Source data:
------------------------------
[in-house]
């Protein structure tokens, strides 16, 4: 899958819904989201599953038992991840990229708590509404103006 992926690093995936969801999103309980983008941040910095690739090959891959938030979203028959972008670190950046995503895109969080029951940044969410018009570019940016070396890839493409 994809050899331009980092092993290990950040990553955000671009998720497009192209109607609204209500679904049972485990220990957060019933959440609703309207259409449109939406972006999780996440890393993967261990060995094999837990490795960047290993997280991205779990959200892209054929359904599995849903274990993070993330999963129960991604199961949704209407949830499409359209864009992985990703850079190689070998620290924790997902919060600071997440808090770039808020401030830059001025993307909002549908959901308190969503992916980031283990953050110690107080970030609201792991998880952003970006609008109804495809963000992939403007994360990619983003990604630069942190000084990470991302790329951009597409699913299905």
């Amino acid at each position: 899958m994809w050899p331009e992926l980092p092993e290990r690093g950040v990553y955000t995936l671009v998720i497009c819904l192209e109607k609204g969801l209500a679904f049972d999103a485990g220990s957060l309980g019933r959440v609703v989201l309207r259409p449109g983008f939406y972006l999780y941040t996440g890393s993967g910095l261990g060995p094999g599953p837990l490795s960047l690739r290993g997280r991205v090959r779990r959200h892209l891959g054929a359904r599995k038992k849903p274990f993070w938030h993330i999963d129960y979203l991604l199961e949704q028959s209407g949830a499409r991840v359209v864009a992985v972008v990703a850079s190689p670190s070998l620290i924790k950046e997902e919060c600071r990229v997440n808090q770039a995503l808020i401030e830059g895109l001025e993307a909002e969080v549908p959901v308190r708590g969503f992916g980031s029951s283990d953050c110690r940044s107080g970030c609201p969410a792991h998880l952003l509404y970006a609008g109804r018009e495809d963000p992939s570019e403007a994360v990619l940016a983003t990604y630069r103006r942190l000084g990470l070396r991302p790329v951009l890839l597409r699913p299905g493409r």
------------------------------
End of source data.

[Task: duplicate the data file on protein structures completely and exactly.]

[in-house]
């Protein structure tokens, strides 16, 4: 899958819904989201599953038992991840990229708590509404103006 992926690093995936969801999103309980983008941040910095690739090959891959938030979203028959972008670190950046995503895109969080029951940044969410018009570019940016070396890839493409 994809050899331009980092092993290990950040990553955000671009998720497009192209109607609204209500679904049972485990220990957060019933959440609703309207259409449109939406972006999780996440890393993967261990060995094999837990490795960047290993997280991205779990959200892209054929359904599995849903274990993070993330999963129960991604199961949704209407949830499409359209864009992985990703850079190689070998620290924790997902919060600071997440808090770039808020401030830059001025993307909002549908959901308190969503992916980031283990953050110690107080970030609201792991998880952003970006609008109804495809963000992939403007994360990619983003990604630069942190000084990470991302790329951009597409699913299905």
């Amino acid at each position: 899958m994809w050899p331009e992926l980092p092993e290990r690093g950040v990553y955000t995936l671009v998720i497009c819904l192209e109607k609204g969801l209500a679904f049972d999103a485990g220990s957060l309980g019933r959440v609703v989201l309207r259409p449109g983008f939406y972006l999780y941040t996440g890393s993967g910095l261990g060995p094999g599953p837990l490795s960047l690739r290993g997280r991205v090959r779990r959200h892209l891959g054929a359904r599995k038992k849903p274990f993070w938030h993330i999963d129960y979203l991604l199961e949704q028959s209407g949830a499409r991840v359209v864009a992985v972008v990703a850079s190689p670190s070998l620290i924790k950046e997902e919060c600071r990229v997440n808090q770039a995503l808020i401030e830059g895109l001025e993307a909002e969080v549908p959901v308190r708590g969503f992916g980031s029951s283990d953050c110690r940044s107080g970030c609201p969410a792991h998880l952003l509404y970006a609008g109804r018009e495809d963000p992939s570019e403007a994360v990619l940016a983003t990604y630069r103006r942190l000084g990470l070396r991302p790329v951009l890839l597409r699913p299905g493409r």